Edward Spenser (1872 – 1938) was a British metalworker, silversmith, and jeweller. He was professionally active in London. Spenser’s work was highly sought after by the wealthy elite of London, who commissioned him to create bespoke pieces of jewellery and silverware. His designs were characterized by their intricate patterns, delicate filigree work, and use of precious stones such as diamonds, emeralds, and sapphires. Spenser’s reputation as a master craftsman grew rapidly, and he soon became one of the most respected silversmiths in the city. His legacy lives on today through his stunning creations, which continue to be admired for their beauty and craftsmanship.
Spencer was a junior designer at the Artificers’ Guild. When Montague Fordham took over the Guild in 1903, Spenser became chief designer. He designed silver objects with applied shagreen, mother-of-pearl, wood, coconut, and ivory. Its visible hammer marks emphasized the craft aspect of his work. Part of the success of the Artificers’ Guild was due to Spenser’s designs, which kept up with the times. In 1905, he founded the short-lived Guild of St. Michael.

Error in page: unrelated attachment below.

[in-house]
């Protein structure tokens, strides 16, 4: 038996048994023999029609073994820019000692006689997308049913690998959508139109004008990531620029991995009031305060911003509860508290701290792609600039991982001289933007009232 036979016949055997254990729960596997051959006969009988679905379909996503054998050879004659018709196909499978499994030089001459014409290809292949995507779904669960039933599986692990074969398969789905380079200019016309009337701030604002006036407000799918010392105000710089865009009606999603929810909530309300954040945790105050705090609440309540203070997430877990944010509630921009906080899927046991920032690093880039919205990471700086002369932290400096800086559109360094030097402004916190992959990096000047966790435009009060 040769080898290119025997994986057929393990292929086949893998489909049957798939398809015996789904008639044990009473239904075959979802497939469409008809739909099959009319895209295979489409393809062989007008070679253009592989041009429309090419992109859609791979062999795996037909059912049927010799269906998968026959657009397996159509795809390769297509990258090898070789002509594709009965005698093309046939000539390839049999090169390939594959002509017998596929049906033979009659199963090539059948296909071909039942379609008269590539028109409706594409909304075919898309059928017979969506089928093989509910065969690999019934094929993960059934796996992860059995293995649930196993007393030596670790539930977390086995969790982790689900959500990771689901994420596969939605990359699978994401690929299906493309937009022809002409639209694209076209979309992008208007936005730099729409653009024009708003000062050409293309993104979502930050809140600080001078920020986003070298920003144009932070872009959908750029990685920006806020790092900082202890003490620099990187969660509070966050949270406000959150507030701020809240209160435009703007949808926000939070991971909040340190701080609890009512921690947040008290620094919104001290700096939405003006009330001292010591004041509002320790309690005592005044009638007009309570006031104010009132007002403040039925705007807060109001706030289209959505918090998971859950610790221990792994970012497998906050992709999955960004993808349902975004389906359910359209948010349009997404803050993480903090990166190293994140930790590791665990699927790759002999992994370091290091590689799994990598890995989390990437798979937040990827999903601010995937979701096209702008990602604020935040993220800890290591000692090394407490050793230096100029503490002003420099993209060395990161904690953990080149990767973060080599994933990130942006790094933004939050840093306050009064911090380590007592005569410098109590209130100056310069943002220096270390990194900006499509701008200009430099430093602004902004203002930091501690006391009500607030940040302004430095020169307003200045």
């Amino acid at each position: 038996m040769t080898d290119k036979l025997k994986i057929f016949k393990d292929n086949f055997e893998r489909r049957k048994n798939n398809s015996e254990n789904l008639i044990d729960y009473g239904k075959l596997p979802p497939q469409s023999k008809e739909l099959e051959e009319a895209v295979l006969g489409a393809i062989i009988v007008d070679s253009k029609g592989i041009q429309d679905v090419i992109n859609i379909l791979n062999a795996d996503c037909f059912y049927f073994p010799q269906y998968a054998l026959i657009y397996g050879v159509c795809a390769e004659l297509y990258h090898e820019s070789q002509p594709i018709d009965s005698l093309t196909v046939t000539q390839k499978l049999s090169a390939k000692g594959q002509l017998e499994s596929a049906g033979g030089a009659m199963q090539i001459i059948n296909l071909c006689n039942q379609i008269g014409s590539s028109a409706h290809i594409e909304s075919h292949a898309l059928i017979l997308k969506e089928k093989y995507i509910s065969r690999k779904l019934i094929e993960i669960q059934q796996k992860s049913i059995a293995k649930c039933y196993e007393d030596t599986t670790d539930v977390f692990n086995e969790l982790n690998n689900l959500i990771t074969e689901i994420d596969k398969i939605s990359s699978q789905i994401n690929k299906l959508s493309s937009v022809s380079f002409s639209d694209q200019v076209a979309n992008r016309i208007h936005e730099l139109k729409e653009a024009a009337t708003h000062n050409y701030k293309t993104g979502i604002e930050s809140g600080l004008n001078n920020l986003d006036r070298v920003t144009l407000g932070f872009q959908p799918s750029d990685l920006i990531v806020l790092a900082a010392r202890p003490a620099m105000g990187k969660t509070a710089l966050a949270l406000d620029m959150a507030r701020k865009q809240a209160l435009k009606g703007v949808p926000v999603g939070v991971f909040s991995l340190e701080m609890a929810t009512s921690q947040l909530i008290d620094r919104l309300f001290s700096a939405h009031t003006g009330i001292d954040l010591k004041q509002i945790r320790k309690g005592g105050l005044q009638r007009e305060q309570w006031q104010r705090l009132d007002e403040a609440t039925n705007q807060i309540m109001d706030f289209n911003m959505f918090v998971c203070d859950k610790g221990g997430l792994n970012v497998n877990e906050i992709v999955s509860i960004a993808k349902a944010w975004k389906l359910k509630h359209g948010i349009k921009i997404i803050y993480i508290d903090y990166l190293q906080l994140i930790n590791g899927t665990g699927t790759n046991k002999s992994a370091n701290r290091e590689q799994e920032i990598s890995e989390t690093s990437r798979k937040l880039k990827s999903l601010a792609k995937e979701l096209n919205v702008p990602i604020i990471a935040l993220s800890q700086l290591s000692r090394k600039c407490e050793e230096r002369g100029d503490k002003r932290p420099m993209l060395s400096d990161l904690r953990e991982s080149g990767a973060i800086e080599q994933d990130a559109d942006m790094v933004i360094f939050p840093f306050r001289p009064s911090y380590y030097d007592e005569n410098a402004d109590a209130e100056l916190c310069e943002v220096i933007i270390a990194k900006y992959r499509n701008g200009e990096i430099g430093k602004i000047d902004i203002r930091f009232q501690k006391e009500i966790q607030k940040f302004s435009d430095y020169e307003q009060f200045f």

He showed his work regularly at the Arts and Crafts Society exhibitions and the Artificers’ Guild in London.
More on Jewellery Designers
You may also be interested in
Edward Bawden was a British painter, illustrator, and graphic artist. Bawden studied at the Cambridge School of Art from 1919 to 1922 and at the Royal College of Art from 1922 to 1925, where Paul Nash was one of his teachers and Eric Ravilious was a close friend.
The Arts and Craft movement took place at the end of the 19th century it connected many outstanding creative talents across Europe and North America. It responded to the dehumanising trends of industrialisation by rediscovering the dignity of labour in workshops, influenced by an idealised vision of the Middle Ages, rooted in the teachings of John Ruskin and exemplified in William Morris ‘ work.